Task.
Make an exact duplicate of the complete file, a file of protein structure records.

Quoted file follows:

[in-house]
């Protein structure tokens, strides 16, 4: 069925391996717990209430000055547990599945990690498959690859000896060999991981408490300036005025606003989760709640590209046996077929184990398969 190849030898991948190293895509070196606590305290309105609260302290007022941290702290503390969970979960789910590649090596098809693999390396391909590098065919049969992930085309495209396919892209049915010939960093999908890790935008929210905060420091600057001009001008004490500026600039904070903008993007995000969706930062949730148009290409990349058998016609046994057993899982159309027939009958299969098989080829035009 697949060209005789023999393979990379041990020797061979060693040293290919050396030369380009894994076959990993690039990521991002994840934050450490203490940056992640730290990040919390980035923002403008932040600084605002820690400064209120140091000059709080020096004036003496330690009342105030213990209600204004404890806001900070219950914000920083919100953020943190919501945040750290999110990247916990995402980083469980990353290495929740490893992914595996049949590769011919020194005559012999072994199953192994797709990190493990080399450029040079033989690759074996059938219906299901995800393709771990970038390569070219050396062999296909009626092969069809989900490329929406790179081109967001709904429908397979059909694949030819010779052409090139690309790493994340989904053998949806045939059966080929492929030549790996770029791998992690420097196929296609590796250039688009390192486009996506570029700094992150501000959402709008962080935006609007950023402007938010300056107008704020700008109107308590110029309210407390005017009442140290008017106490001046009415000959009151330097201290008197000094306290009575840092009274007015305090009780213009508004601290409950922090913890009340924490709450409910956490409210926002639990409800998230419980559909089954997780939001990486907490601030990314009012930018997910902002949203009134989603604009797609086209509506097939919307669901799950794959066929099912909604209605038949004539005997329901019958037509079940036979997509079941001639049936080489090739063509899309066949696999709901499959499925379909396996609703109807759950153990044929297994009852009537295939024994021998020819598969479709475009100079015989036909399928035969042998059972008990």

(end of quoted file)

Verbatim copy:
[in-house]
């Protein structure tokens, strides 16, 4: 069925391996717990209430000055547990599945990690498959690859000896060999991981408490300036005025606003989760709640590209046996077929184990398969 190849030898991948190293895509070196606590305290309105609260302290007022941290702290503390969970979960789910590649090596098809693999390396391909590098065919049969992930085309495209396919892209049915010939960093999908890790935008929210905060420091600057001009001008004490500026600039904070903008993007995000969706930062949730148009290409990349058998016609046994057993899982159309027939009958299969098989080829035009 697949060209005789023999393979990379041990020797061979060693040293290919050396030369380009894994076959990993690039990521991002994840934050450490203490940056992640730290990040919390980035923002403008932040600084605002820690400064209120140091000059709080020096004036003496330690009342105030213990209600204004404890806001900070219950914000920083919100953020943190919501945040750290999110990247916990995402980083469980990353290495929740490893992914595996049949590769011919020194005559012999072994199953192994797709990190493990080399450029040079033989690759074996059938219906299901995800393709771990970038390569070219050396062999296909009626092969069809989900490329929406790179081109967001709904429908397979059909694949030819010779052409090139690309790493994340989904053998949806045939059966080929492929030549790996770029791998992690420097196929296609590796250039688009390192486009996506570029700094992150501000959402709008962080935006609007950023402007938010300056107008704020700008109107308590110029309210407390005017009442140290008017106490001046009415000959009151330097201290008197000094306290009575840092009274007015305090009780213009508004601290409950922090913890009340924490709450409910956490409210926002639990409800998230419980559909089954997780939001990486907490601030990314009012930018997910902002949203009134989603604009797609086209509506097939919307669901799950794959066929099912909604209605038949004539005997329901019958037509079940036979997509079941001639049936080489090739063509899309066949696999709901499959499925379909396996609703109807759950153990044929297994009852009537295939024994021998020819598969479709475009100079015989036909399928035969042998059972008990």